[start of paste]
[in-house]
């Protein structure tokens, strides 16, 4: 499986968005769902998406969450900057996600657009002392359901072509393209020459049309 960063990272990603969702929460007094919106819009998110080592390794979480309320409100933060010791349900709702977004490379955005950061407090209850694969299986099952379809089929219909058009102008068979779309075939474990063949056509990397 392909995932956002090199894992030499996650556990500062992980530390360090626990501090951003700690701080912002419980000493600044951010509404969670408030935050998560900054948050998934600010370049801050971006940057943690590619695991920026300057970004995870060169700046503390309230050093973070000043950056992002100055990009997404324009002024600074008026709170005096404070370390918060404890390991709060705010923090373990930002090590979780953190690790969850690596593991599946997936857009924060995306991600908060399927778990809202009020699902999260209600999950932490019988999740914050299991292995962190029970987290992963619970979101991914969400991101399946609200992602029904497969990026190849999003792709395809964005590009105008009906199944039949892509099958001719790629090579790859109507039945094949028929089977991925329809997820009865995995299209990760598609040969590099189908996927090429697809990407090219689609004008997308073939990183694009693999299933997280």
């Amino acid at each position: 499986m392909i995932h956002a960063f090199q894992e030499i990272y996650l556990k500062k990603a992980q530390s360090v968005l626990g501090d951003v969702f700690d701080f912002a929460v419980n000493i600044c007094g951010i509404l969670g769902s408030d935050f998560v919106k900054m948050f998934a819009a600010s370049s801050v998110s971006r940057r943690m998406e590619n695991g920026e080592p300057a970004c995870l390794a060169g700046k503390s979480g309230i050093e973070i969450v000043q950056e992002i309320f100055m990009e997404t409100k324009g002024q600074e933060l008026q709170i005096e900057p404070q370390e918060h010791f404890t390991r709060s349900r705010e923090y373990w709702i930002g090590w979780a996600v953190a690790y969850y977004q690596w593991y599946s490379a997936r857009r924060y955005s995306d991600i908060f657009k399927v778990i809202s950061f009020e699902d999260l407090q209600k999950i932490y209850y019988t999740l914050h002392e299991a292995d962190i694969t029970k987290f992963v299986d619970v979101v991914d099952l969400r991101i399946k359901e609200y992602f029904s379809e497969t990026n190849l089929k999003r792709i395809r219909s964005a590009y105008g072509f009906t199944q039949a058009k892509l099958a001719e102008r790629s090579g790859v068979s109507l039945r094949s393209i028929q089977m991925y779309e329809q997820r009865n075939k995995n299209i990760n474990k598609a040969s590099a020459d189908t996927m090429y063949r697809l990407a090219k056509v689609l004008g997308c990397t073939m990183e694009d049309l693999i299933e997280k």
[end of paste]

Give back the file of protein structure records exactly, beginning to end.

[in-house]
């Protein structure tokens, strides 16, 4: 499986968005769902998406969450900057996600657009002392359901072509393209020459049309 960063990272990603969702929460007094919106819009998110080592390794979480309320409100933060010791349900709702977004490379955005950061407090209850694969299986099952379809089929219909058009102008068979779309075939474990063949056509990397 392909995932956002090199894992030499996650556990500062992980530390360090626990501090951003700690701080912002419980000493600044951010509404969670408030935050998560900054948050998934600010370049801050971006940057943690590619695991920026300057970004995870060169700046503390309230050093973070000043950056992002100055990009997404324009002024600074008026709170005096404070370390918060404890390991709060705010923090373990930002090590979780953190690790969850690596593991599946997936857009924060995306991600908060399927778990809202009020699902999260209600999950932490019988999740914050299991292995962190029970987290992963619970979101991914969400991101399946609200992602029904497969990026190849999003792709395809964005590009105008009906199944039949892509099958001719790629090579790859109507039945094949028929089977991925329809997820009865995995299209990760598609040969590099189908996927090429697809990407090219689609004008997308073939990183694009693999299933997280």
């Amino acid at each position: 499986m392909i995932h956002a960063f090199q894992e030499i990272y996650l556990k500062k990603a992980q530390s360090v968005l626990g501090d951003v969702f700690d701080f912002a929460v419980n000493i600044c007094g951010i509404l969670g769902s408030d935050f998560v919106k900054m948050f998934a819009a600010s370049s801050v998110s971006r940057r943690m998406e590619n695991g920026e080592p300057a970004c995870l390794a060169g700046k503390s979480g309230i050093e973070i969450v000043q950056e992002i309320f100055m990009e997404t409100k324009g002024q600074e933060l008026q709170i005096e900057p404070q370390e918060h010791f404890t390991r709060s349900r705010e923090y373990w709702i930002g090590w979780a996600v953190a690790y969850y977004q690596w593991y599946s490379a997936r857009r924060y955005s995306d991600i908060f657009k399927v778990i809202s950061f009020e699902d999260l407090q209600k999950i932490y209850y019988t999740l914050h002392e299991a292995d962190i694969t029970k987290f992963v299986d619970v979101v991914d099952l969400r991101i399946k359901e609200y992602f029904s379809e497969t990026n190849l089929k999003r792709i395809r219909s964005a590009y105008g072509f009906t199944q039949a058009k892509l099958a001719e102008r790629s090579g790859v068979s109507l039945r094949s393209i028929q089977m991925y779309e329809q997820r009865n075939k995995n299209i990760n474990k598609a040969s590099a020459d189908t996927m090429y063949r697809l990407a090219k056509v689609l004008g997308c990397t073939m990183e694009d049309l693999i299933e997280k």